Final point I really want to make here. There is a concerted effort going on right now to weaken public pension plans or abolish them altogether. I'm of the school of thought that this is pure fear mongering and totally ridiculous. Yes, we have to reform public pension plans in the US and across the world, to bolster them, not to weaken or abolish them. I understand the frustration of taxpayers who saw their private retirement savings get hammered after the 2008 crisis. But why take it out on public sector workers who accepted lower paying jobs for the security of a stable retirement income? (There are abuses but they're not the norm).
In the meantime, Wall Street continues to enjoy record bonuses. They couldn't care less about what is going on with private and public retirement systems. In my opinion, they should care and they should be very concerned about what is going on right now. But in their myopic world, all that counts is the last trade. That shortsighted mentality is going to end up costing them trillions down the road.
***Additional comments by Bernard Dussault***
Bernard Dussault, the former Chief Actuary of Canada, provided these additional comments, which I share with you:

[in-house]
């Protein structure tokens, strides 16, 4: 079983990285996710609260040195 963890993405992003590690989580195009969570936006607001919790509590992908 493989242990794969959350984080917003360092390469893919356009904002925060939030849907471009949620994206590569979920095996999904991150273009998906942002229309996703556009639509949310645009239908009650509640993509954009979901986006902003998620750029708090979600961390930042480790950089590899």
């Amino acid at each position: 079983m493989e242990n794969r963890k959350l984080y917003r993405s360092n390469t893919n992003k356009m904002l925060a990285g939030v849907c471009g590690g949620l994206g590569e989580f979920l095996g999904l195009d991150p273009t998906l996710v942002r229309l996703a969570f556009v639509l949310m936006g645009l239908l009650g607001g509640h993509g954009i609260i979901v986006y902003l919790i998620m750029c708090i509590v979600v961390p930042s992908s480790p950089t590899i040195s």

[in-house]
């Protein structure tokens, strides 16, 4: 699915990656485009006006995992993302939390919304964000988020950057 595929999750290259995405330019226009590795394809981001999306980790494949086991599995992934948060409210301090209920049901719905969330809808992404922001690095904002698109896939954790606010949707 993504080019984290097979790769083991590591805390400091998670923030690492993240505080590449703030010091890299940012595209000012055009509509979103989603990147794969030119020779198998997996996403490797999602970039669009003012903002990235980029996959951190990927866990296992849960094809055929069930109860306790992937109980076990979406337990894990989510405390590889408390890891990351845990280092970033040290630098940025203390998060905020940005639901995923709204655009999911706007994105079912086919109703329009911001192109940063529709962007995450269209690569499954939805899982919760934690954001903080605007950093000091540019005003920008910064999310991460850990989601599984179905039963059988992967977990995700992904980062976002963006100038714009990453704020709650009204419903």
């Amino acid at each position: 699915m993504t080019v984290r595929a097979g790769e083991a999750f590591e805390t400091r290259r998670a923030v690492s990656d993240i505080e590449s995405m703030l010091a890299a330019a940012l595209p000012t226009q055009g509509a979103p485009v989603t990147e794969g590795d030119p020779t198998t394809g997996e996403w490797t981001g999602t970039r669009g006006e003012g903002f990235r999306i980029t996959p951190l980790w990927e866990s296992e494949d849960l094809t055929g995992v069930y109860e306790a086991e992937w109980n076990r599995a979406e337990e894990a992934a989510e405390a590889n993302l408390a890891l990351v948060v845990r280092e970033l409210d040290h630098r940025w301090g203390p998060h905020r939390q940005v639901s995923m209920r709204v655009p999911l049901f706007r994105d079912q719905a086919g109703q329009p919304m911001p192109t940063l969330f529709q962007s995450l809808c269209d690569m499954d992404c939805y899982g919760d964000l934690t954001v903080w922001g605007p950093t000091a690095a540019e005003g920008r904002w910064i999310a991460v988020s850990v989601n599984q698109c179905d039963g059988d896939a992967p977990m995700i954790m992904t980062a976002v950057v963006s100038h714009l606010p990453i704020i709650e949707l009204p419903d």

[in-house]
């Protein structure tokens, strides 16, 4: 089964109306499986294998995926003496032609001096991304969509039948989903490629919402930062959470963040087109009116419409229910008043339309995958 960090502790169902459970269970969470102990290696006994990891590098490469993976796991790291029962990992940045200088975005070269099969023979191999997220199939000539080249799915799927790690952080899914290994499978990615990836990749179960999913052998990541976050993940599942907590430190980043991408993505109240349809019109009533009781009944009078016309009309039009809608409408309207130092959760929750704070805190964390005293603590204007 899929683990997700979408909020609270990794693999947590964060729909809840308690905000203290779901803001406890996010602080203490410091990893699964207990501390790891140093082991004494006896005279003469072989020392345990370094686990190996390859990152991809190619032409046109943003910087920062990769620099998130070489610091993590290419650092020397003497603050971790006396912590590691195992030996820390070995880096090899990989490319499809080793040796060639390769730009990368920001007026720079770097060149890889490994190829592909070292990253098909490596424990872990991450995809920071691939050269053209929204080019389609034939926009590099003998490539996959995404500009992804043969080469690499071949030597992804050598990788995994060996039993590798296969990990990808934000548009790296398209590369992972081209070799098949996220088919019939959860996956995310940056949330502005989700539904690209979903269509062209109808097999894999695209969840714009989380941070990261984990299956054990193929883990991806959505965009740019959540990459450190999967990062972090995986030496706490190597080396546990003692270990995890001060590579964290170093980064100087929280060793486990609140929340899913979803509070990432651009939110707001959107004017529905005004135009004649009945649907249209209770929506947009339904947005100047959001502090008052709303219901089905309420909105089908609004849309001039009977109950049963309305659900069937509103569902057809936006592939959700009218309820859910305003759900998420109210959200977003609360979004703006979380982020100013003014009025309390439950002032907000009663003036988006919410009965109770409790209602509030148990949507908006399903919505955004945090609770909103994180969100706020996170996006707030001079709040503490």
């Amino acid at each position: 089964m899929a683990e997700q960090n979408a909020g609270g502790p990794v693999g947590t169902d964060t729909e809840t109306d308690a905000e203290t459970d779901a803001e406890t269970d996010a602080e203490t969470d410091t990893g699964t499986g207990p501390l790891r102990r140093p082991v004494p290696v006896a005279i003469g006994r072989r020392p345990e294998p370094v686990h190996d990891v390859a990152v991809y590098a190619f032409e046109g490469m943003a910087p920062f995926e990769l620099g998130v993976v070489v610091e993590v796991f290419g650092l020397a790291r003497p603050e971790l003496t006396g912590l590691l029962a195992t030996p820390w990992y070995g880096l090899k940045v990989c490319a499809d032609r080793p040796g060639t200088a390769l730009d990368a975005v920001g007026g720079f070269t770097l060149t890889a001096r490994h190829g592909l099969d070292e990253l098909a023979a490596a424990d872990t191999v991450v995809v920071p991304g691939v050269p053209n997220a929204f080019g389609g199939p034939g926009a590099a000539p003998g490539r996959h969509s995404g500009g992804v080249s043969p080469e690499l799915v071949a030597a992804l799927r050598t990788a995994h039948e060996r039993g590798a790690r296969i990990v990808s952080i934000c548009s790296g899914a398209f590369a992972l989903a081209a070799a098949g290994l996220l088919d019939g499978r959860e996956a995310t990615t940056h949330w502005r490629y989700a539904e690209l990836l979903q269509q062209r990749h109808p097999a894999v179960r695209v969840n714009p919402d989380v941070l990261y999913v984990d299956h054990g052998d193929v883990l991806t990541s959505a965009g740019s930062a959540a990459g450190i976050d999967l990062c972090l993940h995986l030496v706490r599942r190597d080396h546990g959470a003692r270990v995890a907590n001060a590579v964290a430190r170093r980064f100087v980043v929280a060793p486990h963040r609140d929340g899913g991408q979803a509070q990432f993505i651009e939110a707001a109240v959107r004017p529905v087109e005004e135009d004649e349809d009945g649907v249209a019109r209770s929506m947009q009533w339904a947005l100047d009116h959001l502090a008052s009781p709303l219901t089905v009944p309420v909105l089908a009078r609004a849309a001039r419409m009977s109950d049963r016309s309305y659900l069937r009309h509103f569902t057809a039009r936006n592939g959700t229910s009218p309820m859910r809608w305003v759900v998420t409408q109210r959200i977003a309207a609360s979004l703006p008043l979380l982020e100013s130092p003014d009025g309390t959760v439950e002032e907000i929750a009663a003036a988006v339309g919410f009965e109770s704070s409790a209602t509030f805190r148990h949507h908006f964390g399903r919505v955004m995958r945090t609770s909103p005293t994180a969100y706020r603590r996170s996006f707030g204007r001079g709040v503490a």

Any social insurance program like the CPP is not basically different from any public program such as the California system. They are both defined benefit pension plans providing retirement benefits. The main two not basic areas of differences are generally benefit design and financing. The following analysis pertains exclusively to defined benefit (as opposed to contribution) pension plans.
Social programs (covering essentially all workers of a country) generally include anti poverty-related measures, such as the CPP drop-out provisions, i.e, a few (about 8 out of 47) years of lowest employment earnings being disregarded for the determination of the retirement pension benefit rate. Surprisingly, public pension plans (covering goverment employees), like most private plans, generally drop out an even larger number of years of lowest pensionable earnings by considering only the last five years or so of earnings for the determination of the retirement benefit rate. This looks as if private plans had more anti poverty measures than social programs, which is true to a certain extent but the irony is that these measures are in some cases more beneficial to richer participants.
Ideally, any pension plan, be it private, public or social, should be fully funded.
- Private and public pension plans are generally designed and meant to be fully funded, as their contributions rates are required by local government to be determined in such fashion. Therefore, their funding ratio should theoretically be at any time at least 100%. However, funding ratios can hardly not avoid getting under 100% at times due mainly to the normal statistical fluctuations in market values of investments. It happens that most private and public plans' funding ratios get too often and too much under 100% because of contribution holidays beign inappropriately taken by the plan sponsors as soon and any time the funding ratio exceeds 100%.